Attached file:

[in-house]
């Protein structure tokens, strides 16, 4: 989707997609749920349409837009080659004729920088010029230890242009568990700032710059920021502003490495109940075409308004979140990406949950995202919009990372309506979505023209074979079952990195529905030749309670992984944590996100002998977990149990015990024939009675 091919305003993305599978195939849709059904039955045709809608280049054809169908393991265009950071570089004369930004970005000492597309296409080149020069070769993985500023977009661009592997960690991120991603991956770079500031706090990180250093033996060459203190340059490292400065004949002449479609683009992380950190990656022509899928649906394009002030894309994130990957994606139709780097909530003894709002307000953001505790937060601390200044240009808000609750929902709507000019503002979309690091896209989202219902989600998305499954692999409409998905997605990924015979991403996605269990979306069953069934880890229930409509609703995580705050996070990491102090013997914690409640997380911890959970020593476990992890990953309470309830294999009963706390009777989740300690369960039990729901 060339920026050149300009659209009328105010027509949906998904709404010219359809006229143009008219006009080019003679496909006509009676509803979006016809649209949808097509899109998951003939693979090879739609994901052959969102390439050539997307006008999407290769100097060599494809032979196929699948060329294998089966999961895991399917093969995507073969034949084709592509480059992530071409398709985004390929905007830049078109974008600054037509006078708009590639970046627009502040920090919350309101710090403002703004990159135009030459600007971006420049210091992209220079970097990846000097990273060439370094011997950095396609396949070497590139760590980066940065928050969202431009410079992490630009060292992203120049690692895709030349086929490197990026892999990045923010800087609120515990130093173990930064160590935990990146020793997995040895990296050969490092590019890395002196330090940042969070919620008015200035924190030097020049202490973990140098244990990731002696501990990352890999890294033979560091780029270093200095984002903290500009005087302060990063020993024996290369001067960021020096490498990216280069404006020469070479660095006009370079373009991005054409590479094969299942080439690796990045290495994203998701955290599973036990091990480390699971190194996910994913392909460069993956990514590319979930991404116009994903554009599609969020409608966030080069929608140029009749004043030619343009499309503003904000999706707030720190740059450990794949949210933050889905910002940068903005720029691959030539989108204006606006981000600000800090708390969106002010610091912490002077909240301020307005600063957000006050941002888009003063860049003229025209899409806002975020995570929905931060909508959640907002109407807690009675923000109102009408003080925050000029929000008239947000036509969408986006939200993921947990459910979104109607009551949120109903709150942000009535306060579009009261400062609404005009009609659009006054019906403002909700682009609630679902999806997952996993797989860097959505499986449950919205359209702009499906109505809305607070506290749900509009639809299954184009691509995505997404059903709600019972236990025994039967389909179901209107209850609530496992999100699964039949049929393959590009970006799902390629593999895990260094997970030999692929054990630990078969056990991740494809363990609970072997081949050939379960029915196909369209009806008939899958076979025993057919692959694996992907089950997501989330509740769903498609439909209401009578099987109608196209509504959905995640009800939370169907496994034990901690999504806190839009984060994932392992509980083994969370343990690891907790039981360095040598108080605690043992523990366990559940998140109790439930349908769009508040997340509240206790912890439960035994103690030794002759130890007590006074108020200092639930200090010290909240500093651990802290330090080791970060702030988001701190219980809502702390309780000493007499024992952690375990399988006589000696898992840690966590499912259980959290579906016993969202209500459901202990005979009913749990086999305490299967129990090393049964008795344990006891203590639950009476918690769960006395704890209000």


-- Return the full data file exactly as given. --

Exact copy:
[in-house]
């Protein structure tokens, strides 16, 4: 989707997609749920349409837009080659004729920088010029230890242009568990700032710059920021502003490495109940075409308004979140990406949950995202919009990372309506979505023209074979079952990195529905030749309670992984944590996100002998977990149990015990024939009675 091919305003993305599978195939849709059904039955045709809608280049054809169908393991265009950071570089004369930004970005000492597309296409080149020069070769993985500023977009661009592997960690991120991603991956770079500031706090990180250093033996060459203190340059490292400065004949002449479609683009992380950190990656022509899928649906394009002030894309994130990957994606139709780097909530003894709002307000953001505790937060601390200044240009808000609750929902709507000019503002979309690091896209989202219902989600998305499954692999409409998905997605990924015979991403996605269990979306069953069934880890229930409509609703995580705050996070990491102090013997914690409640997380911890959970020593476990992890990953309470309830294999009963706390009777989740300690369960039990729901 060339920026050149300009659209009328105010027509949906998904709404010219359809006229143009008219006009080019003679496909006509009676509803979006016809649209949808097509899109998951003939693979090879739609994901052959969102390439050539997307006008999407290769100097060599494809032979196929699948060329294998089966999961895991399917093969995507073969034949084709592509480059992530071409398709985004390929905007830049078109974008600054037509006078708009590639970046627009502040920090919350309101710090403002703004990159135009030459600007971006420049210091992209220079970097990846000097990273060439370094011997950095396609396949070497590139760590980066940065928050969202431009410079992490630009060292992203120049690692895709030349086929490197990026892999990045923010800087609120515990130093173990930064160590935990990146020793997995040895990296050969490092590019890395002196330090940042969070919620008015200035924190030097020049202490973990140098244990990731002696501990990352890999890294033979560091780029270093200095984002903290500009005087302060990063020993024996290369001067960021020096490498990216280069404006020469070479660095006009370079373009991005054409590479094969299942080439690796990045290495994203998701955290599973036990091990480390699971190194996910994913392909460069993956990514590319979930991404116009994903554009599609969020409608966030080069929608140029009749004043030619343009499309503003904000999706707030720190740059450990794949949210933050889905910002940068903005720029691959030539989108204006606006981000600000800090708390969106002010610091912490002077909240301020307005600063957000006050941002888009003063860049003229025209899409806002975020995570929905931060909508959640907002109407807690009675923000109102009408003080925050000029929000008239947000036509969408986006939200993921947990459910979104109607009551949120109903709150942000009535306060579009009261400062609404005009009609659009006054019906403002909700682009609630679902999806997952996993797989860097959505499986449950919205359209702009499906109505809305607070506290749900509009639809299954184009691509995505997404059903709600019972236990025994039967389909179901209107209850609530496992999100699964039949049929393959590009970006799902390629593999895990260094997970030999692929054990630990078969056990991740494809363990609970072997081949050939379960029915196909369209009806008939899958076979025993057919692959694996992907089950997501989330509740769903498609439909209401009578099987109608196209509504959905995640009800939370169907496994034990901690999504806190839009984060994932392992509980083994969370343990690891907790039981360095040598108080605690043992523990366990559940998140109790439930349908769009508040997340509240206790912890439960035994103690030794002759130890007590006074108020200092639930200090010290909240500093651990802290330090080791970060702030988001701190219980809502702390309780000493007499024992952690375990399988006589000696898992840690966590499912259980959290579906016993969202209500459901202990005979009913749990086999305490299967129990090393049964008795344990006891203590639950009476918690769960006395704890209000």